With nine career nominations, across categories in both film and television, Donald Sutherland is a true mainstay at the Golden Globes.
This year, exactly five decades since his first nomination for 1970’s MASH, Sutherland is back in contention with a bid in Best TV Supporting Actor for his scene-stealing turn as uberwealthy New York financier Franklin Reinhardt on HBO’s The Undoing.
Should Sutherland, who has been nominated five times in this category, score the win, he will make some Golden Globes history, tying Ed Asner’s record of three TV Supporting Actor wins. Asner’s trio of victories all came in the 1970s, including a pair for The Mary Tyler Moore Show (in 1971 and 1975), with the third arriving for Rich Man, Poor Man in 1976. Sutherland’s two wins were in honor of turns in HBO TV movies, Citizen X in 1995 and Path to War in 2002.
What are the odds Sutherland will pull off this feat and tie Asner’s record? Let’s dive into this exceedingly competitive category.
No doubt, many pundits will be predicting Dan Levy to emerge triumphant here for his irresistible turn as David Rose on Pop TV’s Schitt’s Creek. After all, he earlier this year scored the Comedy Supporting Actor Emmy, his show in up for all five Comedy Series categories here and, perhaps most key of all, this is the final opportunity to award him for this iconic role. There is one potential hurdle, however – in recent years, Comedy Series actors have not fared very well in TV Supporting Actor at the Globes. The last winner was Chris Colfer (Glee), who triumphed in 2010. Prior to that, Jeremy Piven (Encourage) prevailed in 2007 and Robert Downey, Jr. (Ally McBeal) in 2000. So, these wins do happen, but it remains rather rare.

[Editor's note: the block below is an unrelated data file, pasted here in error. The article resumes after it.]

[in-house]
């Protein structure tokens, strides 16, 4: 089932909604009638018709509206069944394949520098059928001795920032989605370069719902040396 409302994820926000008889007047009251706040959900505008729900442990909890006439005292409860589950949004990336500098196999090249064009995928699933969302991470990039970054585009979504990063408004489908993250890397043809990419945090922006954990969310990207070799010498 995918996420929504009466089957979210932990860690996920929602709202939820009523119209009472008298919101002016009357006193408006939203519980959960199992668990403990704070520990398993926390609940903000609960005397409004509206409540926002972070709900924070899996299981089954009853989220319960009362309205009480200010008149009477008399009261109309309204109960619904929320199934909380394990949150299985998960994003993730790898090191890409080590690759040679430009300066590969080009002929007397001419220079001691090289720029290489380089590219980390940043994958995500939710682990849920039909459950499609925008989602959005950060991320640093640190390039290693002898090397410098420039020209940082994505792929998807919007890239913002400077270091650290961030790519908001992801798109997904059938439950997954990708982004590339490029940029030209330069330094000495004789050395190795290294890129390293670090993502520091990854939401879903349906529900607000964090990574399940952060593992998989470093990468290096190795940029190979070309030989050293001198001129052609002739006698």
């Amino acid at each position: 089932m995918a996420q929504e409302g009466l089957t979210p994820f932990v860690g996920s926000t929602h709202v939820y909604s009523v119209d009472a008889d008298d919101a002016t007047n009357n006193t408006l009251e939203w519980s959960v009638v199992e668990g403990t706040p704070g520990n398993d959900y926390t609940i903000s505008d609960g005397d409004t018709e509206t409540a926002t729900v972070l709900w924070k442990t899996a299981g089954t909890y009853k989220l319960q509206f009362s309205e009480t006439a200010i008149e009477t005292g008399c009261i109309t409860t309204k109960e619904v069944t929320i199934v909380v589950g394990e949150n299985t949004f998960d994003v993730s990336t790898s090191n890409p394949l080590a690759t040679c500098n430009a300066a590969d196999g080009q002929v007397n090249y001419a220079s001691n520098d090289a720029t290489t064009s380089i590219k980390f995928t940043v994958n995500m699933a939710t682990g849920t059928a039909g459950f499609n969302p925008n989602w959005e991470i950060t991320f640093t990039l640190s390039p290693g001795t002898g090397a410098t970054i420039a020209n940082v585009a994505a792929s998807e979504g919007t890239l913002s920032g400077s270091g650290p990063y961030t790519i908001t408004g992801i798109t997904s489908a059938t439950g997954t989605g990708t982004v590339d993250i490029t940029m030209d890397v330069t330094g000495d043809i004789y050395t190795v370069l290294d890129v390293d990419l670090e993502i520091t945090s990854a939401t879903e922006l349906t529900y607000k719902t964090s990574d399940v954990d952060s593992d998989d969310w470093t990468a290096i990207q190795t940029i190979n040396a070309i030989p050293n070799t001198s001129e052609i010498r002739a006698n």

Among the other nominees is Brendan Gleeson, also stealing his scenes with great vigor as President Donald Trump on Showtime’s The Comey Rule. It’s a plenty juicy turn and, on his fourth nomination without a win, voters may see the veteran actor as due for a win. As is the case with Levy, however, there is a problematic statistic for Gleeson. The Comey Rule is not a contender in Best Miniseries or TV Film and rarely in this category does the winner hail from a program not nominated in either Best Comedy/Drama Series or Miniseries/TV Film. The last winner to pull this off was Jon Voight (Ray Donovan) in 2013 and before him, William Shatner (Boston Legal) in 2004. To find a winner whose TV Movie/Miniseries was not up for the top prize, you need to go all the way back to 1999, when Peter Fonda triumphed for The Passion of Ayn Rand.
Then, there’s Jim Parsons, the lone nominee representing Netflix’s Hollywood. The last winner in this category who was the sole nomination for his program? Dean Stockwell for Quantum Leap in 1989. If anyone is up for a truly steep climb here, it’s likely Parsons.
Ultimately, the only competitor of Sutherland’s who doesn’t really have a daunting statistic in his way is John Boyega, honored for his acclaimed turn as Black Police Association founder Leroy Logan on Amazon Prime’s Small Axe. His program, unlike Gleeson’s and Parsons’, is up for Best Miniseries/TV Film consideration. While perhaps not the category front-runner, Boyega is hardly to be underestimated.
In the end, Sutherland has a lot going for him here. He’s among the Hollywood Foreign Press Association’s most recognized actors of the past half-century, honored for a program up for four prizes, including Best Miniseries/TV Film. He also historically wins in this category when up for a limited series, with his two losses coming for a pair of short-lived drama series, Commander in Chief and Dirty Sexy Money.
While perhaps tough to bet against Levy’s last shot at this, Sutherland is likely right up there with him and Boyega too cannot be counted out. This could be among the evening’s closest calls.
Photo: Niko Tavernise/HBO